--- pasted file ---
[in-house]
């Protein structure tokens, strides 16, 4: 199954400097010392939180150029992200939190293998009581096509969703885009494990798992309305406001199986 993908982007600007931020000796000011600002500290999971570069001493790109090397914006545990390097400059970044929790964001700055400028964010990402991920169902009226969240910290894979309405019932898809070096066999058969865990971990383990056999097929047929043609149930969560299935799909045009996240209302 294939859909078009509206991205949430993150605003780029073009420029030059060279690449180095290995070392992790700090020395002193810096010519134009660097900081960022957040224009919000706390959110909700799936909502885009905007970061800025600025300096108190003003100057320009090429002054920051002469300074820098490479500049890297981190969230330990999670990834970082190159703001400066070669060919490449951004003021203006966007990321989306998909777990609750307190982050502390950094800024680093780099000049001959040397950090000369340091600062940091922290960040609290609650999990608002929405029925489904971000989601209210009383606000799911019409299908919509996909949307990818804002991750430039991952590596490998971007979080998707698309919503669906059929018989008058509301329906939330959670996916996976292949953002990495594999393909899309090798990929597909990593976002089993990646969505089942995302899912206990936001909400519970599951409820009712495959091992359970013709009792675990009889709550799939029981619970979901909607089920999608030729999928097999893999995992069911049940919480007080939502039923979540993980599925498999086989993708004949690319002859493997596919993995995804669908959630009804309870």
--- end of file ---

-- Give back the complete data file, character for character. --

[in-house]
């Protein structure tokens, strides 16, 4: 199954400097010392939180150029992200939190293998009581096509969703885009494990798992309305406001199986 993908982007600007931020000796000011600002500290999971570069001493790109090397914006545990390097400059970044929790964001700055400028964010990402991920169902009226969240910290894979309405019932898809070096066999058969865990971990383990056999097929047929043609149930969560299935799909045009996240209302 294939859909078009509206991205949430993150605003780029073009420029030059060279690449180095290995070392992790700090020395002193810096010519134009660097900081960022957040224009919000706390959110909700799936909502885009905007970061800025600025300096108190003003100057320009090429002054920051002469300074820098490479500049890297981190969230330990999670990834970082190159703001400066070669060919490449951004003021203006966007990321989306998909777990609750307190982050502390950094800024680093780099000049001959040397950090000369340091600062940091922290960040609290609650999990608002929405029925489904971000989601209210009383606000799911019409299908919509996909949307990818804002991750430039991952590596490998971007979080998707698309919503669906059929018989008058509301329906939330959670996916996976292949953002990495594999393909899309090798990929597909990593976002089993990646969505089942995302899912206990936001909400519970599951409820009712495959091992359970013709009792675990009889709550799939029981619970979901909607089920999608030729999928097999893999995992069911049940919480007080939502039923979540993980599925498999086989993708004949690319002859493997596919993995995804669908959630009804309870």